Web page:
Eyemouth to Largo Bay, Sailing around Britain 2014

Date posted: 4 June 2014

We helped Martin ease Tui off the pontoon this morning, saying goodbye with promises of staying in touch, it’s been fun cruising in company.

Then the day turned into an endurance test spanning 34.7 nm! The weather forecast this morning stated there would be ripples, N/NW, 3 to 4 knots of wind with no mention of rain. We left Eyemouth at 9.30am, it was drizzling a little bit, as we headed out to sea, at 296’ heading for North Berwick. Well within the hour the sea state had changed considerably it was a manageable, moderate state, with a steady 4 knots of wind. At this stage we started discussing the sense of our decision to head for North Berwick, when it advises you in the almanac that entry should be avoided in prevailing winds. WE checked other small harbours along the way, each of them said the same.

By now we are two hours into the journey and the sea state is rough and we have a wind gale force 6, we have also reefed in both sails and are still moving along at 7 knots.  So we had to decide whether to turn back, or have a complete change of direction and head north, to find a sheltered bay, which is what we did. I found Largo Bay, which offered good shelterage in a N/NW.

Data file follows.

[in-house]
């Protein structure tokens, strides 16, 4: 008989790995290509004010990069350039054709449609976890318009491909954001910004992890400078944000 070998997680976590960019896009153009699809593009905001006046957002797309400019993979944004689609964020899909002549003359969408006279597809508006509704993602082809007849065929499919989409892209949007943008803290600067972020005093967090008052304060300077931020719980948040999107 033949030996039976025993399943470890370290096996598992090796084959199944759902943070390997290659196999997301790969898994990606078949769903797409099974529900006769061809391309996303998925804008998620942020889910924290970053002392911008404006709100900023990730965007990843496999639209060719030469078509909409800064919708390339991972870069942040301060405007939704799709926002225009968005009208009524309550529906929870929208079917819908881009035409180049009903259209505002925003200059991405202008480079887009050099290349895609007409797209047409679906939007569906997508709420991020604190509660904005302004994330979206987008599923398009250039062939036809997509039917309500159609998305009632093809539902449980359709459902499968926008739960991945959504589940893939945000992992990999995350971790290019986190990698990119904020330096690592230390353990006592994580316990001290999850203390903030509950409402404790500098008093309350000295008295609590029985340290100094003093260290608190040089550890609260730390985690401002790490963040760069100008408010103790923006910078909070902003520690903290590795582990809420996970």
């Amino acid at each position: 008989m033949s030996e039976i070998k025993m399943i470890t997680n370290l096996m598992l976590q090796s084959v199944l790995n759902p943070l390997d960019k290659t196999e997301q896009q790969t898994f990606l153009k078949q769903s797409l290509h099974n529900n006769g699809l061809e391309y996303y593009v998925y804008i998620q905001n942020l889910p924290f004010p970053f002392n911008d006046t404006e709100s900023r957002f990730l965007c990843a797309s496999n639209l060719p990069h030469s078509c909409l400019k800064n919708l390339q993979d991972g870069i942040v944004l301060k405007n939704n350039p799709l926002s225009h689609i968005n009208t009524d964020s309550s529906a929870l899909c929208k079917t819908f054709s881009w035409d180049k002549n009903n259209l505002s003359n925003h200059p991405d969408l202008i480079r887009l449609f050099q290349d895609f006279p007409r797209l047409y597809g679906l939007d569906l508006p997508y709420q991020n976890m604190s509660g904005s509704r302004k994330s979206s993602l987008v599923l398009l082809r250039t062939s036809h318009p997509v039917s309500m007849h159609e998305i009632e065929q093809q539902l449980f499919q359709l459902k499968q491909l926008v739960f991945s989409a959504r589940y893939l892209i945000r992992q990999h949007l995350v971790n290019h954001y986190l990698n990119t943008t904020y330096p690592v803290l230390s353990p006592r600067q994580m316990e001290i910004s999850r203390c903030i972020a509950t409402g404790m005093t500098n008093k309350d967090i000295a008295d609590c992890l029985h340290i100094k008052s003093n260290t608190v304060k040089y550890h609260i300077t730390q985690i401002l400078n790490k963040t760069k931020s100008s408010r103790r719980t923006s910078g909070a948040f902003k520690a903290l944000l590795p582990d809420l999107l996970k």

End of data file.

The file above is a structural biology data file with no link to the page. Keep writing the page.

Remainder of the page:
Very rough sea

On route we passed Bass Rock, which should have been called gannets haven, as it is a well known breeding ground for them. All around us Gannets were flying past with seaweed in their mouths or small fish. We have also seen puffins, herring gulls, fulmar, razorbills, and guillemots.

Bass Rock, a volcanic plug in the sea

 

Gannet heaven, Bass Rock

It’s not all bad news today, Martin called us up to ask how we were faring, we explained that we had altered our plans and were running for shelter to Lorgo Bay. Martin thought this was an excellent idea, and low and behold half an hour after we had planted our anchor, Tui arrives with a very relieved looking Martin. The wind is still as strong in the bay, but the sea state is slight, on our anchors we have both turned into the wind and are clinging on.

Largo Bay

At anchor in Largo Bay 300m off the beach

There won’t be any rafting up this evening, we have both stuck out lots of chain and settled down for appears to be a long night in Largo Bay!

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